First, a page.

Something to Ponder:
Grandmother, You Can't Quit Now: By Toni Doswell
Don’t mess with grand-dad:
Kay Douglas - How Close to Burnout Are You?
Here’s a list of symptoms of burnout:
How is your mental, emotional and physical health and wellbeing at the moment?
Take special care of yourself:
Don't isolate yourself:
Free Caregiver Courses for Oct - Dec:
We advise you that the National Caregiver Training Programme's
Course Calendar through to the end of September has been published on our website: www.caregivertraining.org.nz
These courses are now open for registration. You can apply for the courses online. Please provide all contact details possible, including any email address. This will enable us to confirm enrolments, communicate any last minute changes and distribute course certificates. OR
You can complete the application form and send to PO Box 2620, WELLINGTON OR Fax application form to +04 918 9294
If you would like more information about our courses please contact Matt De Wit either by email or by phone 0800 227 305 Or Alice Maguire Alice.firstname.lastname@example.org 04 918 9146 Or Christine O’Sullivan Manager, National Caregiver Training Programme Christine.OSullvan002@cyf.govt.nz DDI : (04) 918 9162
Grandparents Raising Grandchildren Endure a Wide Range of Emotions
When you had your children, there were moments (admit it) when you look forward to the time where your child raising years were over, and your children moved out and on with their life. Then life threw you a curve ball and now you find yourself raising your grandchild(ren). With this comes a wide array of emotions you can and will have about the situation overall.
Losing Your Child: Whether you becoming "the parent" as a result of something as devastating as the death of your child, or simply your adult child's inability to be a parent (for whatever reason), you will find yourself experiencing grief. The grief at losing your child to death is really a closed-ended process. Your child will not come back and you will deal with that grief as you would in any other circumstance. Perhaps harder (some say) is grieving over a child who has mental illness or drug abuse issues. What complicates this type of grief is the potential false hope that the situation will change. As such, it is much harder to deal with. Get help if you find that yourself not moving beyond your grief, after a certain period of time. You aren't the first or last person who has experienced this, and there are people to help!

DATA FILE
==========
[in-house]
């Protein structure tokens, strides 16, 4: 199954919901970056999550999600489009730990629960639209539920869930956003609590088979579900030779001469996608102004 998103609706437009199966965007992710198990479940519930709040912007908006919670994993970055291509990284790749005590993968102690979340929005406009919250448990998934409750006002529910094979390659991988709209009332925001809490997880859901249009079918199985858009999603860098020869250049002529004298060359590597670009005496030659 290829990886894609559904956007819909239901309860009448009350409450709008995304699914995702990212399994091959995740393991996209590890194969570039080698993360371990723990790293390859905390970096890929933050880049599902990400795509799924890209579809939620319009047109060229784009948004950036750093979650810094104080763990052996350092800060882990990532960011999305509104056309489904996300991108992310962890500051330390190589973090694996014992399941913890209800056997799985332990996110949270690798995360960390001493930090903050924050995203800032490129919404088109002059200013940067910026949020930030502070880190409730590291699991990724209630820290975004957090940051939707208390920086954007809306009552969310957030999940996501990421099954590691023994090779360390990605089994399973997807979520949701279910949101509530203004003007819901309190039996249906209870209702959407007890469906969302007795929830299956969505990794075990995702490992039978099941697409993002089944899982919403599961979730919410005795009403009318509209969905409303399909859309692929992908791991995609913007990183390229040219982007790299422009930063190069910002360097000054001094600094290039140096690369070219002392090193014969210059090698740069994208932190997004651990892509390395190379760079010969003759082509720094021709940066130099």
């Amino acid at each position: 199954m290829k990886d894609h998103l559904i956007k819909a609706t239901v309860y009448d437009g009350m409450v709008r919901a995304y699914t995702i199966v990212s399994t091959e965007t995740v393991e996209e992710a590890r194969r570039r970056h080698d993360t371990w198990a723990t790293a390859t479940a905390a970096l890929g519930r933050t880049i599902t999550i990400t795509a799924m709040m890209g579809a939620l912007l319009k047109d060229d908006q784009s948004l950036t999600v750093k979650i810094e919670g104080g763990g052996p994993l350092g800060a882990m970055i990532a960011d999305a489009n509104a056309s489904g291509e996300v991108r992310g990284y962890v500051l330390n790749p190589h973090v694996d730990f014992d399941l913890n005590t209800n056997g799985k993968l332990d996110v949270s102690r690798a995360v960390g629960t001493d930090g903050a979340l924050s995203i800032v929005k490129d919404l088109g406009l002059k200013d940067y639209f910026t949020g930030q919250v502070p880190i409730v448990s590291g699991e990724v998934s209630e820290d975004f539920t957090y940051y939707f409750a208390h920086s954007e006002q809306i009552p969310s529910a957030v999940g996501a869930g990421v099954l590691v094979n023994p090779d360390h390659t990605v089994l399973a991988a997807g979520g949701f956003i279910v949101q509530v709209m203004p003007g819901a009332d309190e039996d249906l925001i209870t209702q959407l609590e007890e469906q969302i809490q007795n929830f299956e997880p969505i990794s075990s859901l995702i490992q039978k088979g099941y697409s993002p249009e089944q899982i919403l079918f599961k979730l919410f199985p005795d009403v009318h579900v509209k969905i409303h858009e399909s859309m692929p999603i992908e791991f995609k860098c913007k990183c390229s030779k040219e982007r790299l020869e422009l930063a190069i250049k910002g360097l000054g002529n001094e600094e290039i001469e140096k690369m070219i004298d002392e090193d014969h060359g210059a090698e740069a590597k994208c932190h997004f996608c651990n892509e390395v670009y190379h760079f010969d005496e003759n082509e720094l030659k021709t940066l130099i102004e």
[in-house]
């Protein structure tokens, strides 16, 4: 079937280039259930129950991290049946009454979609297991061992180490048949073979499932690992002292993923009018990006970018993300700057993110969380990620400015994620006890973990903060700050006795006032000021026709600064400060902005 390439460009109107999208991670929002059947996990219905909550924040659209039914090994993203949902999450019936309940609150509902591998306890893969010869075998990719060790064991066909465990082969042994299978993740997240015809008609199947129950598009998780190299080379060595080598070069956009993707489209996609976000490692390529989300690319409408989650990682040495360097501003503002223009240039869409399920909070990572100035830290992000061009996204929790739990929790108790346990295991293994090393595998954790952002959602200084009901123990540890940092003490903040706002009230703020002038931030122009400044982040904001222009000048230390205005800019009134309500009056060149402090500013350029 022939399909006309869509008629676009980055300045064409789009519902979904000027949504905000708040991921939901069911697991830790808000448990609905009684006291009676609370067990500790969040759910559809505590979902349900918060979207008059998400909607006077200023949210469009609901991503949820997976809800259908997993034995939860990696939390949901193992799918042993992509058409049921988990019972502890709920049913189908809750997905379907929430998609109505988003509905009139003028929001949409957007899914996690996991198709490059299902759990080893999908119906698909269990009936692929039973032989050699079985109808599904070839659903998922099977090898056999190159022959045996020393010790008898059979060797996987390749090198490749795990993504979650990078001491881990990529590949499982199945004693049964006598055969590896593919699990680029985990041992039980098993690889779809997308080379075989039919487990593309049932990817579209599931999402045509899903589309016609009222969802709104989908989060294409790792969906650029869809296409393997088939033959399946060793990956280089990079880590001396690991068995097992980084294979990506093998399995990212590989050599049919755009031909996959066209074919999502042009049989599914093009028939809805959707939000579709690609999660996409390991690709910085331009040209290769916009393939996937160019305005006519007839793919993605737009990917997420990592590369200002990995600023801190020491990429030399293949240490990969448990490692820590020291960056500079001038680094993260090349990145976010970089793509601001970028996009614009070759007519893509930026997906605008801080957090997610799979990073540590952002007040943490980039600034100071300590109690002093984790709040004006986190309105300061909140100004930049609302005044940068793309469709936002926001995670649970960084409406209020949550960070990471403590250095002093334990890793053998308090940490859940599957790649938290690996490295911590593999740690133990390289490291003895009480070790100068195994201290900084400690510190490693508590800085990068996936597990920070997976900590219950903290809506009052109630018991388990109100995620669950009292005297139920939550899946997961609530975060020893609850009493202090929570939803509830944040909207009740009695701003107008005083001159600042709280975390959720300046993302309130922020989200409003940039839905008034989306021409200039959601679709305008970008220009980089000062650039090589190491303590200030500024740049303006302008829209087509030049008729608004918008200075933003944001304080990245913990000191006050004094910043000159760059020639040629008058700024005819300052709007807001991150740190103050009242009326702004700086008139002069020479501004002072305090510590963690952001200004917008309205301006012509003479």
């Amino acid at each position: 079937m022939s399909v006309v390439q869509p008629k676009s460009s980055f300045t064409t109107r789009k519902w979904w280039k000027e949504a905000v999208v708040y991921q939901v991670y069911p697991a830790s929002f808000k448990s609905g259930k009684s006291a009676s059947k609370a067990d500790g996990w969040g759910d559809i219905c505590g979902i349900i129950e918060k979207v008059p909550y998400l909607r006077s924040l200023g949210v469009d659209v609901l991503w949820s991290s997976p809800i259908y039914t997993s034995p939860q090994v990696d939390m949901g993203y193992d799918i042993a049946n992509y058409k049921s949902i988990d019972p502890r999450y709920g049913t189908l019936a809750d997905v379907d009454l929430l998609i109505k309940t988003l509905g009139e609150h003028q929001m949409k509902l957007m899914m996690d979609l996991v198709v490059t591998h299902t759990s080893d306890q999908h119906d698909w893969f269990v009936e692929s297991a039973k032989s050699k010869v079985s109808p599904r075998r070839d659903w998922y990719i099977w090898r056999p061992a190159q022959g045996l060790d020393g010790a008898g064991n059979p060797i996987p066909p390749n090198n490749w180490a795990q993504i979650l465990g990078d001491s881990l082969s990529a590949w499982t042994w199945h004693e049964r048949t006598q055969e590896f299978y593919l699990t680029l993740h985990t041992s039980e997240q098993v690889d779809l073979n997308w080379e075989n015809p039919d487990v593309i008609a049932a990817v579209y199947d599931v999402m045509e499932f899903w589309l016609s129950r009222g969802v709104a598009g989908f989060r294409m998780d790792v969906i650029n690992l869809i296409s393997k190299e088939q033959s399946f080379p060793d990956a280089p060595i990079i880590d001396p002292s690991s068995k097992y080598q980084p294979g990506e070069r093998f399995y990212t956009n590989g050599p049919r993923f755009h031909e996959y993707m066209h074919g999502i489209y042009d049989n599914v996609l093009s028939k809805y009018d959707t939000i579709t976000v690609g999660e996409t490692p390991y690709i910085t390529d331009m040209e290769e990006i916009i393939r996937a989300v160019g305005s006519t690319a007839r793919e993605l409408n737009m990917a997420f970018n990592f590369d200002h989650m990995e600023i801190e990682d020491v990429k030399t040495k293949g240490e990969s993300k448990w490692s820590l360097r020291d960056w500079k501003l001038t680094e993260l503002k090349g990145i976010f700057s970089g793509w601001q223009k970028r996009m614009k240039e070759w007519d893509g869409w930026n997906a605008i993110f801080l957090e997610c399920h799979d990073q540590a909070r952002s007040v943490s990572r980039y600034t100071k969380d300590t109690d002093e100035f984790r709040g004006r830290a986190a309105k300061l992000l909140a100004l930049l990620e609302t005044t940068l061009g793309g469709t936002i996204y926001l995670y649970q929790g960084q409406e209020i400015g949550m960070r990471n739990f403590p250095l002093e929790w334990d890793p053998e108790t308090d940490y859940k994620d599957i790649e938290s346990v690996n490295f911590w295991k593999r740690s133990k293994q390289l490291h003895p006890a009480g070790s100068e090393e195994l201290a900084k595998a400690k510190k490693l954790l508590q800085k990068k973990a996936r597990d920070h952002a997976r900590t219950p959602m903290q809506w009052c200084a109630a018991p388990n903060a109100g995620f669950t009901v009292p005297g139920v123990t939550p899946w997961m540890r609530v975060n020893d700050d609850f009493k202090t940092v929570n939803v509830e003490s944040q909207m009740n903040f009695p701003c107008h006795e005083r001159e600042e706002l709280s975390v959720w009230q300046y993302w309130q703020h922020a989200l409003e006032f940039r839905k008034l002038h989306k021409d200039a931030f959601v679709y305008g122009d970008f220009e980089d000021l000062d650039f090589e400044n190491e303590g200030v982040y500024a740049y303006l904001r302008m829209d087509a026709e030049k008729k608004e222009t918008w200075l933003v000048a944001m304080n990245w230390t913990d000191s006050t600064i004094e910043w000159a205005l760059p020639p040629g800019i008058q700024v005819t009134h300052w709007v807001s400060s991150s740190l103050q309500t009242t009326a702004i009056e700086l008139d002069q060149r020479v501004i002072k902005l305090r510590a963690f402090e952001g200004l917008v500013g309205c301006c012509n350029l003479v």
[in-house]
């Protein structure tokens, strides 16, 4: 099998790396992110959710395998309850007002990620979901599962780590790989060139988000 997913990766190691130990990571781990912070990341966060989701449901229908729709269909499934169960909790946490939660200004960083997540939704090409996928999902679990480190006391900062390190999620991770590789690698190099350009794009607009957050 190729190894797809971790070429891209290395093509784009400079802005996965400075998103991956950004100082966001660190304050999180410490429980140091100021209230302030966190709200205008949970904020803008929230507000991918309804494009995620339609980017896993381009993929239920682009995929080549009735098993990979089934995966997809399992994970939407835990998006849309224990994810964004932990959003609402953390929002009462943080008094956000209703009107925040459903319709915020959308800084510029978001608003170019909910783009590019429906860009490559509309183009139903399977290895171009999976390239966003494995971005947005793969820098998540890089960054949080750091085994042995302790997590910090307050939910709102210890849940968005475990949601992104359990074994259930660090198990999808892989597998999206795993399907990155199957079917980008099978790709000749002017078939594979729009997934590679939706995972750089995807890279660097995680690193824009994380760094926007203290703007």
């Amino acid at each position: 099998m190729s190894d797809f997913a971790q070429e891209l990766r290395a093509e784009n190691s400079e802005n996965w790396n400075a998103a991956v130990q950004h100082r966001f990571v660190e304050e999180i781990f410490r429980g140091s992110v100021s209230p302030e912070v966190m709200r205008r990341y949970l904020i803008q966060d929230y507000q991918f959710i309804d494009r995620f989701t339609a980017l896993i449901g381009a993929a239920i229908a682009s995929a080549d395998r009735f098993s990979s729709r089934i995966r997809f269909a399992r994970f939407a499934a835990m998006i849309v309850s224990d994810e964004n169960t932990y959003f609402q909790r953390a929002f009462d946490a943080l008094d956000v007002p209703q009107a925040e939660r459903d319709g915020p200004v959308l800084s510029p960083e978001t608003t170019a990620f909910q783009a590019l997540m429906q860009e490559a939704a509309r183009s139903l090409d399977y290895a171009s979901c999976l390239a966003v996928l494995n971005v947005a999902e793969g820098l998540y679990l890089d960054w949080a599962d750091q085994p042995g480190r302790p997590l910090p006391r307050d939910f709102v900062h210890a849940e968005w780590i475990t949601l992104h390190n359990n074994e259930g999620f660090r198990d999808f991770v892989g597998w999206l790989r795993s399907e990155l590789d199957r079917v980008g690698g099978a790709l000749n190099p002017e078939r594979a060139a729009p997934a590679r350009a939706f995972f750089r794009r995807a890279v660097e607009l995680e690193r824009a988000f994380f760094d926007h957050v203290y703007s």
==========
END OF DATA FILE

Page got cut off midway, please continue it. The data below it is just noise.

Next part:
Your Personal Life: In all likelihood, unless all your peers are doing the same thing, having your grandkids has potentially isolated you from the friendships and adventures you used to have. This type of "isolation" isn't good for anyone in any situation. Just as you did when your children were growing up, it's OK to still "have a life." Hire a babysitter if you have to and still participate in lunch with the ladies or that weekend fishing trip with the guys. Your social life doesn't have to end: it only requires some modification. In addition, why try to seek out groups with members who are facing the same challenge as you: a grandparent raising a grandchild.
The Cycle of Anger and Guilt: How could your child have done this to you, stealing always these special years from your life? How can you be upset with your child because this is your child - and your grandchild(ren) - who you love with all your heart. Allow yourself to feel the anger and guilt - for a while. Then put it into perspective. You still have a life: it's just has a new twist. It's ok to continue as you planned: simply alter your intentions and itineraries to fit around this new element. (This is no different from if you - or your significant other - suddenly became disabled. Your life wouldn't stop: it would just make a few turn.)
Living in Fear: If you wake up every day worrying that your grandchild(ren) is somehow going to be taking away, don't be. If you legal custody of your grandchild(ren), no one is going to simply whisk them away - not even the biological parents. Foster care workers aren't going to come knocking on your door one way and shuffle them off. In fact, local child protective agencies would rather your grandchild(ren) be with you than a stranger.
While what you feel is real, just like any other emotion, put it into perspective. Never doubt your ability to work through this situation, and be grateful that you have the chance to be a positive, caring, loving role model for your grandchild(ren).
St Johns Info:
Di & Team
heoi ano, na
E te Atua, aroha mai..... O God shower us with love
Can we help you? Members Services
Alison was a Social worker for over 40yrs, 26 of those as a senior social worker for the Royal N.Z Navy. She is able and confidant to attend CYF Family Group Conferences (where practicable) to act as a support person for GRG's. I am an Independent Adoption Counsellor. A Family Court Counsellor working with those who have relationship issues and is familiar with the Family Court procedures related to general counselling and court procedures when applications are being made for who will assume the Primary Care Role for children. Ph 09 445 9671 Toll call, use 0800 345 671
Telephone advice can be given on the following topics Justice and Prison system, including Youth Court
Family Court applications: for persons wishing to self-represent: Child Youth and Family representation where practicable/advice. Disability advice and the Schooling system. Nola can be contacted on ph 06 845 3141 Toll call, use 0508 367474
Posted: Tue 10 Aug 2010